hbo run review


HBO’s ‘Run’ is the grown-up romantic thriller we’ve all been waiting for

Merritt Wever and Domhnall Gleeson star in this brilliant show from the director of 'Fleabag'.


Gavia Baker-Whitelaw


Posted on Apr 10, 2020   Updated on Apr 10, 2020, 7:18 am CDT

Beloved character actress Merritt Wever (Unbelievable) unleashes another stellar performance in Run, a sexy new thriller from Fleabag director Vicky Jones. Fast-paced and darkly funny, it’s essential viewing for fans of shows like Killing Eve —an obvious point of overlap, since Jones and Phoebe Waller-Bridge are longtime collaborators, and Waller-Bridge actually shares an executive producer credit here. 


RELEASE DATE: April 12, 2020
CREATOR: Vicky Jones
Created by the director of ‘Fleabag,’ this new miniseries is a Hitchcockian thriller with plenty of sex appeal, moral ambiguity and dark humor. Perfect for fans of ‘Killing Eve’ and 2019’s divisive Oscar dramedy ‘Marriage Story’.

Wever stars as Ruby, a dissatisfied 30-something who once made a dangerously tempting pact with her college boyfriend Billy (Domhnall Gleeson). If either of them ever texts the word “RUN”—and the other sends back the same reply—then they’ll drop everything and meet at Grand Central Station, fleeing across America by train.

Run’s first half-hour episode is a case study in how to start a show with panache. Laden down by the trappings of suburban family life, Ruby is on her way to yoga class when that “RUN” text arrives. We overhear one side of a phone call with her husband, where Ruby adopts a girlish, whining tone and he treats her like a personal assistant. Wever’s face cycles through boredom and frustration, instantly clarifying why she’d abandon her life for a guy she hasn’t seen in over 15 years. Before we even see Billy on-screen, that text message is like a bolt of lightning.

Directed by Kate Dennis, Run gives the impression of being constantly breathless, either due to its hectic pace or the two leads’ lustful panting. Billy and Ruby come together in an explosion of jet-propelled horniness and self-destructive tendencies, motivated by a very relatable desire to escape adult responsibility. Their getaway scheme is partly fueled by nostalgia, reviving a relationship that flourished in their early twenties. With Billy, Ruby is a very different person from the saccharine housewife we heard on the phone. They encourage each other to act like selfish assholes, reveling in nasty jokes, childish pranks, and mutual denial about the consequences of their actions. While Ruby ditched her family, Billy just fled a lucrative career as a celebrity life-coach – a move that seemingly gives him the upper hand, which explains why Ruby starts off as the more guarded of the two.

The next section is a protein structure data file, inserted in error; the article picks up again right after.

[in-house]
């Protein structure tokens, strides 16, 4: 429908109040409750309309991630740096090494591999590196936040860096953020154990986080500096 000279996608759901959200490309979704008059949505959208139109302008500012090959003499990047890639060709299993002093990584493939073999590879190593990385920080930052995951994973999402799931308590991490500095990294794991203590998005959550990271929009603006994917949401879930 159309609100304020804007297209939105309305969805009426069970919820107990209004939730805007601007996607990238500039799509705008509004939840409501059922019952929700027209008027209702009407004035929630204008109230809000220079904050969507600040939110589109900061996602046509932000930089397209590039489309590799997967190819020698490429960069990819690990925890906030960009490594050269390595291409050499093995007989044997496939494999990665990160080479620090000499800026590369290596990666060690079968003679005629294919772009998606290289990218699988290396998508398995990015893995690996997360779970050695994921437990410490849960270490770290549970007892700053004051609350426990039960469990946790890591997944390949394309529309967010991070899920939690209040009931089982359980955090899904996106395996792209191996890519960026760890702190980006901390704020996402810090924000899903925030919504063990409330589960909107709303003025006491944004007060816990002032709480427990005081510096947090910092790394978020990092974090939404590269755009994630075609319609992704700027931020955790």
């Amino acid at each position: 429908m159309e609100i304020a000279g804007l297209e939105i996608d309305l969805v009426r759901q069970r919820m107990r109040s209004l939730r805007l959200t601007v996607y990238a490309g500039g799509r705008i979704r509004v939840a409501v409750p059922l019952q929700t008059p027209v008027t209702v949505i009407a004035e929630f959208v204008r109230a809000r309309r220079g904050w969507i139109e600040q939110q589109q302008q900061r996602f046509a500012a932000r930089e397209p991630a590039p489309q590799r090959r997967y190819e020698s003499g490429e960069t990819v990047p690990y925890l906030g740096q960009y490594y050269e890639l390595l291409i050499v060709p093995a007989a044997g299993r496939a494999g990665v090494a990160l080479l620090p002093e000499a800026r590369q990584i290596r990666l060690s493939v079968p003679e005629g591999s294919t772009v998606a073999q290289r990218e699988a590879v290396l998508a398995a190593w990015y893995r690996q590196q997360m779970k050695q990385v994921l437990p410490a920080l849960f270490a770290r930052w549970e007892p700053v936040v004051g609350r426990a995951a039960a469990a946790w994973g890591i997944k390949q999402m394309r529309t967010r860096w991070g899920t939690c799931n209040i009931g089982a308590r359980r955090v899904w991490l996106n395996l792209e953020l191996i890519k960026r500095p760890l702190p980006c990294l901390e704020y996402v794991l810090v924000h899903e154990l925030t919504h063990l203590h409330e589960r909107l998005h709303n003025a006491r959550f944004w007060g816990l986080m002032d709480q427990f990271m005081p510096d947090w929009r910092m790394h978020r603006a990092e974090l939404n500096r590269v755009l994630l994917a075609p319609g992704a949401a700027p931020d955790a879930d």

Much of the story takes place on trains, amping up the tension as Billy and Ruby flirt, fight, and keep secrets from each other in cramped quarters. By sheer coincidence, it’s a deeply satisfying concept for our present moment. The story begins with two characters fleeing their homes (something we’re currently forbidden from doing), jumping onto a crowded train (ditto), and constantly getting up in each other’s personal space. It’s hard to tell if they’re total exhibitionists or if their histrionic folie à deux just happens to play out in a public place, but you can easily imagine the other Amtrak passengers live-tweeting their antics as they chase each other through the carriages.

Witty, duplicitous and desperate, Ruby and Billy are clearly made for each other in a way that Ruby and her boring husband clearly aren’t. But if these two people are soulmates, they’re the Bonnie and Clyde kind. They’re completely obsessed with each other but they patently make each other worse, escalating their affair into a Hitchcockian thriller as the season progresses. In the five episodes I saw for this review, I also got to meet a couple of predictably delightful supporting characters played by Phoebe Waller-Bridge and Archie Panjabi (The Good Wife), but this really is a two-person drama overall, fueled by Wever and Gleeson’s explosive chemistry and intense, nuanced performances.

Run begins on HBO on April 12.

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*First Published: Apr 10, 2020, 6:30 am CDT